For thousands of years, storytelling in Western culture has followed a time-tested formula called the Three-Act Structure. Originally analyzed by Aristotle over two thousand years ago, there is dispute over precise nomenclature and the tent poles of the model, but what is generally agreed upon is the overall concept of a structure that guides the narrative flow of a story. Whether that story is told through a play, a novel, a movie, or even a game, the three-act structure still applies. If you ensure your games follow the three-act structure, you’ll see an increase in player satisfaction.
We aren’t always consciously aware of it, but we notice when a story fails to follow the pacing established by the three-act structure. Sometimes we can’t pinpoint what the issue is; other times we’re able to narrow it down: That novel took an eternity to get started; the ending of that movie happened abruptly; the middle of that video game dragged on forever. Most of us in Western civilization were raised in a culture that trains us to get a feel for a certain pacing in stories, and deviations from this structure – unless executed in an artistic manner meant to challenge the time-tested formula – often leave us with a sense that something is off.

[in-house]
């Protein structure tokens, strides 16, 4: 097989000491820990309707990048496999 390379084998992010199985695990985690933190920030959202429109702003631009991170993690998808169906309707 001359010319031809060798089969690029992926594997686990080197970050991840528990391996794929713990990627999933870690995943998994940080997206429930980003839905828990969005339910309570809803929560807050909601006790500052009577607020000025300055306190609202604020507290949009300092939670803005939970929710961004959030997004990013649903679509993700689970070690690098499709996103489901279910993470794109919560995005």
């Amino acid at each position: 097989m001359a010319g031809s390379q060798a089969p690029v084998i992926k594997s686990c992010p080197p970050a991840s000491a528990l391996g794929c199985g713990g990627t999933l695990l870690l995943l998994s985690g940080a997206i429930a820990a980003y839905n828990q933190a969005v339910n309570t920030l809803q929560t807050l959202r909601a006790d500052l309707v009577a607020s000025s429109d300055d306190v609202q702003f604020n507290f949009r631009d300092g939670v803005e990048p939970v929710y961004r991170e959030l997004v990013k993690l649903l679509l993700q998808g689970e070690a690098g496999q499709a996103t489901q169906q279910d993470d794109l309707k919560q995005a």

The Structure in Action
The essence of the three-act structure states that a story can be divided into three parts, with the second part lasting twice as long as the first or last part, which are of equal length. For a two hour movie, that means that the beginning should last about 30 minutes, the middle 60 minutes, and the end 30 minutes. For a 200 page novel, that’s 50 pages for the beginning, 100 for the middle, and 50 for the end. But how do we apply this to an interactive medium like a game, which can’t be neatly quantized into pages or minutes?